Modern orthodox, haredim spar over bus line

Petition brought against Egged for "caving in" to haredi pressure to reduce Bar Ilan bus service.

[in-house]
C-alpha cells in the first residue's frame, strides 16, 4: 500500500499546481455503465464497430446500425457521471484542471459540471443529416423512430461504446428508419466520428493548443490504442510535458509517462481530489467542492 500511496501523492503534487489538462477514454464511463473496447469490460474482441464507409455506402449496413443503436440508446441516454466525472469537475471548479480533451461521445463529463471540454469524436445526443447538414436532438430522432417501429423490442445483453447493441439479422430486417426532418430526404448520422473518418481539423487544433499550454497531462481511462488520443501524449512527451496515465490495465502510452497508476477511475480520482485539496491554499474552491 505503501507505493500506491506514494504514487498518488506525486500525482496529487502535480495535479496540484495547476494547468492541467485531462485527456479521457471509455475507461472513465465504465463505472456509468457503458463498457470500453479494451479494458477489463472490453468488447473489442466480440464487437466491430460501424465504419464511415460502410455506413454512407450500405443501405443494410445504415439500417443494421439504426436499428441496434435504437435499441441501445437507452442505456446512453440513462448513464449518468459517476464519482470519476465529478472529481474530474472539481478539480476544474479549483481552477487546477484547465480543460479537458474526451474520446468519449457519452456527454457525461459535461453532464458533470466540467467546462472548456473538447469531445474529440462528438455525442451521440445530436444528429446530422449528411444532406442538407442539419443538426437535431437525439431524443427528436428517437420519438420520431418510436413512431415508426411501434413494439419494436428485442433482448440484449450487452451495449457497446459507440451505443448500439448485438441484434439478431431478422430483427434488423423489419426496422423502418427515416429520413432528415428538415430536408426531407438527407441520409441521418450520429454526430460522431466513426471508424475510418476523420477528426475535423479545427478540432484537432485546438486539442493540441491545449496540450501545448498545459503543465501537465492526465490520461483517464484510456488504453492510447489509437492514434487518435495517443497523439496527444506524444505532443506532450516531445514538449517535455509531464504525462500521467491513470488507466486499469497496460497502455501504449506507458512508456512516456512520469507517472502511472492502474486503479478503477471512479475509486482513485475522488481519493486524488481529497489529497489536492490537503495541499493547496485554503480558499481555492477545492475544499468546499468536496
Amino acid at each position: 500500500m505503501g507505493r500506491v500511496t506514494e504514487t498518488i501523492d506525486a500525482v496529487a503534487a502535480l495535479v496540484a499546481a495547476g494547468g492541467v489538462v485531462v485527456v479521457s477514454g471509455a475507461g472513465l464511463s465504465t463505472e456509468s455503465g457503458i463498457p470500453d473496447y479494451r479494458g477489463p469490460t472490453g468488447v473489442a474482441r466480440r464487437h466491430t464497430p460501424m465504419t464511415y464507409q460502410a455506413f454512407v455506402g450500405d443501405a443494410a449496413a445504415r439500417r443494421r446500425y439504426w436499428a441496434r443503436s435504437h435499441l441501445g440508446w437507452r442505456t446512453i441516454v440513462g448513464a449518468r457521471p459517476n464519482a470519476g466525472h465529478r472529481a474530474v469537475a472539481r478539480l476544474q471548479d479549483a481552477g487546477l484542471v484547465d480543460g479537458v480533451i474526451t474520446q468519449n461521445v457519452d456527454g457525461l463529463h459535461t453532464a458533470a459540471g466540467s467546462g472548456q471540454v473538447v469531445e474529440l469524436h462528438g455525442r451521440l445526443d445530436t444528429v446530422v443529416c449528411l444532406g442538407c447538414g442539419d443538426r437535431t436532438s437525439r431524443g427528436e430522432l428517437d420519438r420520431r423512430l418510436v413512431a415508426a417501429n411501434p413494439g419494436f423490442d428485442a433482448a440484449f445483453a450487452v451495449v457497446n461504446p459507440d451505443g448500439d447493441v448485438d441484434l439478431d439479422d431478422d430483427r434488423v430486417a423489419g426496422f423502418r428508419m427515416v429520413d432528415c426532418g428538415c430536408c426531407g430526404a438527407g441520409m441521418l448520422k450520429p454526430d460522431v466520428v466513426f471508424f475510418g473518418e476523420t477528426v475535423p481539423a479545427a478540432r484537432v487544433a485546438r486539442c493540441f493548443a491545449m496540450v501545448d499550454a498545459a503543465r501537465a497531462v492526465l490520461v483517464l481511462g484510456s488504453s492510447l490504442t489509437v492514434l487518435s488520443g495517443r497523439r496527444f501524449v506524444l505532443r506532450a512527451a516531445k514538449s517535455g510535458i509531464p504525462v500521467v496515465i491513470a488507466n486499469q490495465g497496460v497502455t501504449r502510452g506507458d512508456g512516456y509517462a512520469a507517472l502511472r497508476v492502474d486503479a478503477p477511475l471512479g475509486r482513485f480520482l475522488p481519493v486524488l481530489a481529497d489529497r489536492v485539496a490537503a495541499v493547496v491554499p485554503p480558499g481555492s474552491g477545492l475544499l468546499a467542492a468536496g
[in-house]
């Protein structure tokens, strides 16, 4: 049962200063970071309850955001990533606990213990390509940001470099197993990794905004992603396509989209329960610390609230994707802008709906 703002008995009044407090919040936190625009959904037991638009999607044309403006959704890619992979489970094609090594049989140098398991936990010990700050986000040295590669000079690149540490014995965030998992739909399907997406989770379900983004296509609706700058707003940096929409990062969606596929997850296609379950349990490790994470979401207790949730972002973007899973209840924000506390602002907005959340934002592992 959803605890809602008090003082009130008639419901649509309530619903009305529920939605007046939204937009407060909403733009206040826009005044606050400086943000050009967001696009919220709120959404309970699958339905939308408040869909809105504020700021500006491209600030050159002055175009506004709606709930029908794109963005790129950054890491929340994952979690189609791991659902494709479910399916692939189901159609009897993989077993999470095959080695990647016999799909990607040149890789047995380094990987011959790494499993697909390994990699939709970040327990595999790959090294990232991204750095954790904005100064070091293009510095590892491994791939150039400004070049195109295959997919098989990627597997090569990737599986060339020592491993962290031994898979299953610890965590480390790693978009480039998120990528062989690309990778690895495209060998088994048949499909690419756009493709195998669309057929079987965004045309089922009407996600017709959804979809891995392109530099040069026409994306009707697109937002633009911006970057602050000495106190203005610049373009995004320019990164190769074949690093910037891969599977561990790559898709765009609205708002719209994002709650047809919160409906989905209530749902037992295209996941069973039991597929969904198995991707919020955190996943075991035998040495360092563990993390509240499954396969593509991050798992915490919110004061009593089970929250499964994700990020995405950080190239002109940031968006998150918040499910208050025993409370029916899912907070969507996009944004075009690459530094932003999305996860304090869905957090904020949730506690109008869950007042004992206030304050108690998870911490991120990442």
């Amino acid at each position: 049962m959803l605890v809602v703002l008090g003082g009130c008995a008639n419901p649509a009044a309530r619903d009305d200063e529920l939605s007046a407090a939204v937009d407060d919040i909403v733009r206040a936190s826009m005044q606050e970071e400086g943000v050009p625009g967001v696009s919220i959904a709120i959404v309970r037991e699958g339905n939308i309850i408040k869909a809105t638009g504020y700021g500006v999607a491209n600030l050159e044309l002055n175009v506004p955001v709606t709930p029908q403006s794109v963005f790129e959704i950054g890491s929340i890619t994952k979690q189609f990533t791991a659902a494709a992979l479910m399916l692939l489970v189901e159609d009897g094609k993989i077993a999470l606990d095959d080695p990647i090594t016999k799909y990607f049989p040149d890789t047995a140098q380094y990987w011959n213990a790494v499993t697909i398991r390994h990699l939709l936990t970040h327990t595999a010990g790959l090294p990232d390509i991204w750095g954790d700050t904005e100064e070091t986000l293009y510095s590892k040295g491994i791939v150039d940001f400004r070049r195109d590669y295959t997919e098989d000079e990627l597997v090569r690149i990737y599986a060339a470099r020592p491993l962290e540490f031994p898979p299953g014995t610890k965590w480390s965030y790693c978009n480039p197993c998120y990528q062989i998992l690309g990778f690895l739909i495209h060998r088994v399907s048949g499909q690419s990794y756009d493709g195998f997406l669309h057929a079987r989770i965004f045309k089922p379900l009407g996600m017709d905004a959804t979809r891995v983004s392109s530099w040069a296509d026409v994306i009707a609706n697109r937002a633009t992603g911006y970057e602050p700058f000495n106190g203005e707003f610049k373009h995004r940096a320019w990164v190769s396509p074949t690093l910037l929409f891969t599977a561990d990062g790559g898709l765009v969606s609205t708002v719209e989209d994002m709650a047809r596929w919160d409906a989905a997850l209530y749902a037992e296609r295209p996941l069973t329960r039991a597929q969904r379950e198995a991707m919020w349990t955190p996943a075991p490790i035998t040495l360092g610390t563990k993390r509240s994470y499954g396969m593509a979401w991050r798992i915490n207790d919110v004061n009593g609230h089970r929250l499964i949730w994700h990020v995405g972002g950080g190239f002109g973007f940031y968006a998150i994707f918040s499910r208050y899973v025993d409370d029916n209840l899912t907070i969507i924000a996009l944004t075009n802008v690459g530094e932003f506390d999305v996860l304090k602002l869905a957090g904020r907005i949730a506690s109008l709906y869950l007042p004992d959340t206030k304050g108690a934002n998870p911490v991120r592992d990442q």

Dissent over the limits of religious observance on public buses has pitted Rehovot's modern religious residents against their ultra orthodox neighbors. The Rehovot English Speakers Organization (RESO), which has a preponderance of modern orthodox members, is preparing to petition the district court against the Egged bus company and the Transportation Ministry for "caving in", in their words, to haredi pressure to reduce service to a Bar Ilan University. RESO represents the Bermans Shul, Hadassah, Emunah, WIZO, Hitachdut Oleh Britania and AMIT. It is the umbrella organization for English speakers in Rehovot with 350 member families. Barbara Pfeffer, chairperson of RESO said the battle is not limited to modern orthodox. "We are fighting for the rights of the entire community." She said many efforts to reach an agreement outside court with Rehovot's haredi leaders had failed. "We have no choice but to turn to the courts." The petitioners claim the haredim are using the public arena - Egged buses - to launch a cultural war while trampling on the rights of non-haredim to regular bus service. In February 2005, Egged received approval from the Transportation Ministry to reduce service on the 318 bus that connects Rehovot to Bnei Brak via Bar Ilan University and in parallel to create a new line - the 319 - which bypasses Bar Ilan University. The 319 caters to Rehovot's haredi community which travels frequently to and from Bnei Brak. Attorney Menashe Kaplan, a resident of Rehovot who is representing the petitioners, claimed the haredim pushed for the change out of fear for the spiritual dangers presented by Bar Ilan University. "Young haredi people see modern religious men and women talking about Torah on the bus and then watch them get off at Bar Ilan," said Kaplan. "Rabbis are afraid haredi children will be attracted to a secular education." Another supposed haredi claim, mentioned in the draft petition to be brought before the court, is that young women boarding the bus at Bar Ilan are not dressed modestly enough. The petitioners claim haredi pressure, especially from Viznitz and Kretchnev Hassidic sects in Rehovot, brought about the change. Rabbi Natan Weinfeld, a Viznitz Hassid and popular teacher of the daily Talmud page [daf yomi] in Rehovot, said the changes, which he helped initiate, were aimed at eliminating certain severe halachic prohibitions. He refused to elaborate, saying there was a halachic prohibition against publicizing the story because it was slander and would cause a desecration of God's name. Egged spokesman Ron Ratner rejected the petitioners' claim that Egged had caved in to haredi pressure. "We did not give in to pressure from anyone," said Ratner. "We give services to different types of citizens, including the haredim who are particularly dependent on Egged, and we are more than happy to serve them." Ratner said the change, which was done in concert with Bar Ilan University, the Rehovot municipality and the Transportation Ministry, was based on economic considerations. "We were simply answering the needs of the market." Ratner said that eliminating the stop at Bar Ilan made the trip from Rehovot to Bnei Brak significantly faster. The Transportation Ministry said in response that it approved of the creation of the 319 line and the parallel reduction of 318 buses that stop at Bar Ilan because "most of the demands are for a line to Bnei Brak, not to Bar Ilan." Ministry spokesman Avner Ovadia also said that the changes were made in coordination with Bar Ilan University. The spokesman for Bar Ilan University President Moshe Kave said that university management would look into the matter to determine whether the change hurt accessibility. "If there is a blow to accessibility we will seek a solution that is acceptable to all sides," said the spokesman. The vast majority of passengers - 80% during the school year and 90% during the summer months - that travel the Rehovot - Bnei Brak line are haredi. However, about 20 teachers and workers and about 100 students at the university use the bus during the school year. According to the bus schedule posted on Egged's Internet site, while there are ample 318 buses in the morning hours that stop at the university, there is a serious dearth for the return trip. Only two 318 buses return to Rehovot from Bar Ilan, one at 3:20 PM and one at 5:10 PM. In contrast, 319 buses from Bnei Brak to Rehovot pass Bar Ilan without stopping every 50 minutes to an hour from the afternoon until midnight. Still, Rehovot residents have the option of taking the 164 bus that connects Petach Tikva to Rehovot. The bus stops at Bar Ilan every half hour until after 10PM. However, it does not reach the southern parts of Rehovot, rather it stops at the Rehovot central bus station.